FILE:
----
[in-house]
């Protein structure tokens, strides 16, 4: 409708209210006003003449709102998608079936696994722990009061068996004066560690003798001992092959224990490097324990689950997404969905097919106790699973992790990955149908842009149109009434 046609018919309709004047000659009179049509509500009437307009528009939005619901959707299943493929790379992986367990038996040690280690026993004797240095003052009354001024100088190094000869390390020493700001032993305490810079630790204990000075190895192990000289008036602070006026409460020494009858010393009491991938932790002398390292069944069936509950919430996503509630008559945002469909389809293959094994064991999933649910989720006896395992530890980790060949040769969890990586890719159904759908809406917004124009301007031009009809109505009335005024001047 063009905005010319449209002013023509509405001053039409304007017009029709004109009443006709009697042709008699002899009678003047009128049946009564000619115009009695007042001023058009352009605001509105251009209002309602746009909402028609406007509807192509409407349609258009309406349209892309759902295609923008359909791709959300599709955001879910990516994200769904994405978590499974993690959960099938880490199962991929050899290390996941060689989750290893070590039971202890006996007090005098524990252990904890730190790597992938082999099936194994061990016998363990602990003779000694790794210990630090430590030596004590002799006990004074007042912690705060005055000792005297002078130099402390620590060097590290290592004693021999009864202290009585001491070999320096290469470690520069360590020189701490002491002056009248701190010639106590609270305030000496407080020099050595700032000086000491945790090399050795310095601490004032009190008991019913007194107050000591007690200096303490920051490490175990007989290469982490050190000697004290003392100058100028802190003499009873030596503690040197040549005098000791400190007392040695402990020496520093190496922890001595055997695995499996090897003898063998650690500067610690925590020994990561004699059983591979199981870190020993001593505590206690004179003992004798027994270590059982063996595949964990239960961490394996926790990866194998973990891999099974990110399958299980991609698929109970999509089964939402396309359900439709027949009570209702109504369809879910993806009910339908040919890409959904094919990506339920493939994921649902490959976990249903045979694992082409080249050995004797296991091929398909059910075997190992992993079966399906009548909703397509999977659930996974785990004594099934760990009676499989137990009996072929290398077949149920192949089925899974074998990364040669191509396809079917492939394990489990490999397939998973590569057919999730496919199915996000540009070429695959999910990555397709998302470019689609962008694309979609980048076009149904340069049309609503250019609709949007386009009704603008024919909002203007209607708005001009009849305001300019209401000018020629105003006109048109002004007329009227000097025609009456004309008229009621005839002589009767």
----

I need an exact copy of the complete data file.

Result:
[in-house]
């Protein structure tokens, strides 16, 4: 409708209210006003003449709102998608079936696994722990009061068996004066560690003798001992092959224990490097324990689950997404969905097919106790699973992790990955149908842009149109009434 046609018919309709004047000659009179049509509500009437307009528009939005619901959707299943493929790379992986367990038996040690280690026993004797240095003052009354001024100088190094000869390390020493700001032993305490810079630790204990000075190895192990000289008036602070006026409460020494009858010393009491991938932790002398390292069944069936509950919430996503509630008559945002469909389809293959094994064991999933649910989720006896395992530890980790060949040769969890990586890719159904759908809406917004124009301007031009009809109505009335005024001047 063009905005010319449209002013023509509405001053039409304007017009029709004109009443006709009697042709008699002899009678003047009128049946009564000619115009009695007042001023058009352009605001509105251009209002309602746009909402028609406007509807192509409407349609258009309406349209892309759902295609923008359909791709959300599709955001879910990516994200769904994405978590499974993690959960099938880490199962991929050899290390996941060689989750290893070590039971202890006996007090005098524990252990904890730190790597992938082999099936194994061990016998363990602990003779000694790794210990630090430590030596004590002799006990004074007042912690705060005055000792005297002078130099402390620590060097590290290592004693021999009864202290009585001491070999320096290469470690520069360590020189701490002491002056009248701190010639106590609270305030000496407080020099050595700032000086000491945790090399050795310095601490004032009190008991019913007194107050000591007690200096303490920051490490175990007989290469982490050190000697004290003392100058100028802190003499009873030596503690040197040549005098000791400190007392040695402990020496520093190496922890001595055997695995499996090897003898063998650690500067610690925590020994990561004699059983591979199981870190020993001593505590206690004179003992004798027994270590059982063996595949964990239960961490394996926790990866194998973990891999099974990110399958299980991609698929109970999509089964939402396309359900439709027949009570209702109504369809879910993806009910339908040919890409959904094919990506339920493939994921649902490959976990249903045979694992082409080249050995004797296991091929398909059910075997190992992993079966399906009548909703397509999977659930996974785990004594099934760990009676499989137990009996072929290398077949149920192949089925899974074998990364040669191509396809079917492939394990489990490999397939998973590569057919999730496919199915996000540009070429695959999910990555397709998302470019689609962008694309979609980048076009149904340069049309609503250019609709949007386009009704603008024919909002203007209607708005001009009849305001300019209401000018020629105003006109048109002004007329009227000097025609009456004309008229009621005839002589009767």